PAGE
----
LINGUIST List 11.1879

Thu Sep 7 2000

Qs: Phrasal Quantification, Deletion/Epenthesis

Editor for this issue: Karen Milligan <karenlinguistlist.org>


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  1. Torodd Kinn, Phrasal quantification
  2. Claire Bowern, Linguist seeking Language ...

Message 1: Phrasal quantification

Date: Thu, 7 Sep 2000 09:04:44 +0100
From: Torodd Kinn <torodd.kinnlili.uib.no>
Subject: Phrasal quantification



Dear linguists,

I am looking for works on phrasal quantification.
English examples are "three bottles of wine" and "a lot of
people". I am particularly interested in those Germanic
languages where usually no preposition is used (the
Scandinavian ones, German, Dutch ...), but also English. In
German and Norwegian we find phrases like:

	drei Flaschen Wein / tre flasker vin
	eine Menge Menschen / ei mengd menneske

It is well known that both the first and the second noun
exhibit head properties, and an analysis based on
grammatical ambiguity has been proposed by Lars-Olof
Delsing in a principles-and-parameters framework.

I would be grateful for references to other analyses of
these constructions, especially DIACHRONIC, but also
synchronic ones. I'm working in cognitive linguistics
myself, but approaches of all persuasions are welcome.

If anyone expresses an interest, I'll post a summary of
references.

Thanks,

Torodd Kinn
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Message 2: Linguist seeking Language ...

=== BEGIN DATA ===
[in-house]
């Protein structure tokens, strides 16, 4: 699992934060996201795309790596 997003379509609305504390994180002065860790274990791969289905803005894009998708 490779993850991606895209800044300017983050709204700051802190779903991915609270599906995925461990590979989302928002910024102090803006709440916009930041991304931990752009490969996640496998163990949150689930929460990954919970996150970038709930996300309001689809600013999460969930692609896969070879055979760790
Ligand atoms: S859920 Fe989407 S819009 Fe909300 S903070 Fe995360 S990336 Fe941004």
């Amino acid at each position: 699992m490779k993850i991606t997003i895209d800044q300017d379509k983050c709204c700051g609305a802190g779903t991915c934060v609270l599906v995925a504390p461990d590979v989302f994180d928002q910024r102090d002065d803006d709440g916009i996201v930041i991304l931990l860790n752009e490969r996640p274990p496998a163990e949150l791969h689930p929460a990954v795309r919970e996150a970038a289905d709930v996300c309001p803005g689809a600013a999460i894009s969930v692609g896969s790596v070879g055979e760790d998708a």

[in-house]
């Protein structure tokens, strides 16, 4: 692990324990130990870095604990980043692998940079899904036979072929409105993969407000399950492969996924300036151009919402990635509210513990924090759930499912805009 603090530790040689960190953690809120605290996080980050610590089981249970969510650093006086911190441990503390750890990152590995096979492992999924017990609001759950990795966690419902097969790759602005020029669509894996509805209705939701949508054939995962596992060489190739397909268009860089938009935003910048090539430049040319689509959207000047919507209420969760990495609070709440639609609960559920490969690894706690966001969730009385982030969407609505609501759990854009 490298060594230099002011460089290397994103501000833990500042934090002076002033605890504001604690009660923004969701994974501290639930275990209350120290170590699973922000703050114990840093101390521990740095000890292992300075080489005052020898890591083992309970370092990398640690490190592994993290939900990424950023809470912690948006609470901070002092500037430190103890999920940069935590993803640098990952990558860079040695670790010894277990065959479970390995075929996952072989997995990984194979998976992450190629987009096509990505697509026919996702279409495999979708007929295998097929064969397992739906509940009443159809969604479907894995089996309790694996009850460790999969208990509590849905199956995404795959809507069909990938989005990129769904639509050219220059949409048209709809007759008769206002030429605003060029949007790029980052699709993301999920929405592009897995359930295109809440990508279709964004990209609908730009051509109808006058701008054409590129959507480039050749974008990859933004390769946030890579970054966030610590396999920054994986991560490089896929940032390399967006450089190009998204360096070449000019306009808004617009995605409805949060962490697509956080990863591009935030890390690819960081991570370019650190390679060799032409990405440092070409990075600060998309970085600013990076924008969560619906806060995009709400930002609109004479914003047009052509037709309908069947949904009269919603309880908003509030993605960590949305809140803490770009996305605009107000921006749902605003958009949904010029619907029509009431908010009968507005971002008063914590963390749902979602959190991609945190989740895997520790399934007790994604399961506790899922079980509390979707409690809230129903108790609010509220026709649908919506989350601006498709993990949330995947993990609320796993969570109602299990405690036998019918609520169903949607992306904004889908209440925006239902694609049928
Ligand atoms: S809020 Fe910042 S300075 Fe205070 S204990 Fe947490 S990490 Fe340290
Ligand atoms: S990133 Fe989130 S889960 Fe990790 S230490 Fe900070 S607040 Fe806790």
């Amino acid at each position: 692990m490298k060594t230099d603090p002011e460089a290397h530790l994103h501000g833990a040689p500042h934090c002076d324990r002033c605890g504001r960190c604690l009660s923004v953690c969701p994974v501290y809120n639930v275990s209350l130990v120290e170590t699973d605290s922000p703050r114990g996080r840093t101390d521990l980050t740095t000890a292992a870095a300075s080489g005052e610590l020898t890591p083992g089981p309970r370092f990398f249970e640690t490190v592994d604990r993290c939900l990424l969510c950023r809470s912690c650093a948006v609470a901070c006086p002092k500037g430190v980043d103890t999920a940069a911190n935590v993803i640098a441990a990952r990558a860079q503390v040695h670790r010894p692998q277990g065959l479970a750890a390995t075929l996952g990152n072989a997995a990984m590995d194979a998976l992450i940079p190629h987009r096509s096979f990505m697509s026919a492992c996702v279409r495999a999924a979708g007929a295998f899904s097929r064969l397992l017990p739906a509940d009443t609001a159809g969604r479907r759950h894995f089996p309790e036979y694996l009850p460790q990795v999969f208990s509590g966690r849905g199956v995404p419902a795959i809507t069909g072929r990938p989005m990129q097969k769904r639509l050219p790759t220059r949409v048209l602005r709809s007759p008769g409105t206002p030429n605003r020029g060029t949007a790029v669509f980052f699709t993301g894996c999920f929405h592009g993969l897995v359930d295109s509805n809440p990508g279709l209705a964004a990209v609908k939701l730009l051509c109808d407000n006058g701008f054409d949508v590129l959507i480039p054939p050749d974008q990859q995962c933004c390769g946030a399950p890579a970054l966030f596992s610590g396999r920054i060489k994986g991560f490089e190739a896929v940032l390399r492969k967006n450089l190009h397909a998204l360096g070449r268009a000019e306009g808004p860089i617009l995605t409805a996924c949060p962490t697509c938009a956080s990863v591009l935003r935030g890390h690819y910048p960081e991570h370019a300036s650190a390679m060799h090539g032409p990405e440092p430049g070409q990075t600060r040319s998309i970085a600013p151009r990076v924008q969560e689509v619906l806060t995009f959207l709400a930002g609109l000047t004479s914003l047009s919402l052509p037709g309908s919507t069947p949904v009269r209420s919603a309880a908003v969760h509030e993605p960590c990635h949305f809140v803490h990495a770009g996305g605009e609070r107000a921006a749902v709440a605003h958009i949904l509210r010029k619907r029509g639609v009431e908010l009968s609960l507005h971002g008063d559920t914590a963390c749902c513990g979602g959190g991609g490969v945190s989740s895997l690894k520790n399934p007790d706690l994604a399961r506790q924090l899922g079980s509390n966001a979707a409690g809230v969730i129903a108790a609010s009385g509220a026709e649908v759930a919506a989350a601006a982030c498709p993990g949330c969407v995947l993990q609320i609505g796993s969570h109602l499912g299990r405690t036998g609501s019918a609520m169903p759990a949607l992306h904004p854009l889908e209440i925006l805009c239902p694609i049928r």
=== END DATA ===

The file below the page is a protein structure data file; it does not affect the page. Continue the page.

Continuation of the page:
Date: Wed, 06 Sep 2000 12:24:38 -0400
From: Claire Bowern <bowernfas.harvard.edu>
Subject: Linguist seeking Language ...

		
		
I'm a linguist looking to meet a language that
		
1. has both prefixes and suffixes
2. does morphophonemic stuff to these affixes (eg doesn't allow vowels in 
hiatus, or doesn't allow consonant clusters)
3. deletes affix material in both prefixes and suffixes (eg, Ci-aRoot > 
CaRoot, Roota- iC > RootaC or the equivalent)
or
4. deletes root material at the expense of prefixes and suffixes (eg, 
Ci-aRoot > CiRoot, Roota-iC > RootiC). This may involve deleting the entire 
root.
		
So, my dream language is an exception to the often supposed rule that 
deletion/epenthesis is uni-directional (as in eg Ito (1986)). All 
interested languages should reply to me at bowernfas.harvard.edu.
		
Claire Bowern
		
_________________________________
Department of Linguistics
Harvard University
305 Boylston Hall
Cambridge MA 02138
ph: (+1) 617-547-3521
fax: (+1) 617-496-4447
http://www.fas.harvard.edu/~lingdept/
http://www.fas.harvard.edu/~bowern/
		
	
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